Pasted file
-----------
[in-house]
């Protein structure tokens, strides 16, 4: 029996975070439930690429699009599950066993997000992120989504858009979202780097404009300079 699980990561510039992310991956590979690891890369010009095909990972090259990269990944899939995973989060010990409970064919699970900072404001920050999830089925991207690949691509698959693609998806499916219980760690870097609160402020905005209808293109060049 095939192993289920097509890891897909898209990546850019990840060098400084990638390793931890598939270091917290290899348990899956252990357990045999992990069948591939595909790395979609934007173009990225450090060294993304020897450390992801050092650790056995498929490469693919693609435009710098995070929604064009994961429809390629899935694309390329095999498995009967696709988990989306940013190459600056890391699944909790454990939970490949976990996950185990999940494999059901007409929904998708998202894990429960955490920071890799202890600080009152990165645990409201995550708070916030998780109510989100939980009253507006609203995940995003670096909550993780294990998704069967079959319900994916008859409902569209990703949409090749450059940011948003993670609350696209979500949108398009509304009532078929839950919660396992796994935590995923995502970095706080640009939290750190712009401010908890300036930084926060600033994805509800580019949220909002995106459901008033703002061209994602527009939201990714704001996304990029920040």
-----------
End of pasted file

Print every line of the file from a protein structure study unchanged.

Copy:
[in-house]
């Protein structure tokens, strides 16, 4: 029996975070439930690429699009599950066993997000992120989504858009979202780097404009300079 699980990561510039992310991956590979690891890369010009095909990972090259990269990944899939995973989060010990409970064919699970900072404001920050999830089925991207690949691509698959693609998806499916219980760690870097609160402020905005209808293109060049 095939192993289920097509890891897909898209990546850019990840060098400084990638390793931890598939270091917290290899348990899956252990357990045999992990069948591939595909790395979609934007173009990225450090060294993304020897450390992801050092650790056995498929490469693919693609435009710098995070929604064009994961429809390629899935694309390329095999498995009967696709988990989306940013190459600056890391699944909790454990939970490949976990996950185990999940494999059901007409929904998708998202894990429960955490920071890799202890600080009152990165645990409201995550708070916030998780109510989100939980009253507006609203995940995003670096909550993780294990998704069967079959319900994916008859409902569209990703949409090749450059940011948003993670609350696209979500949108398009509304009532078929839950919660396992796994935590995923995502970095706080640009939290750190712009401010908890300036930084926060600033994805509800580019949220909002995106459901008033703002061209994602527009939201990714704001996304990029920040």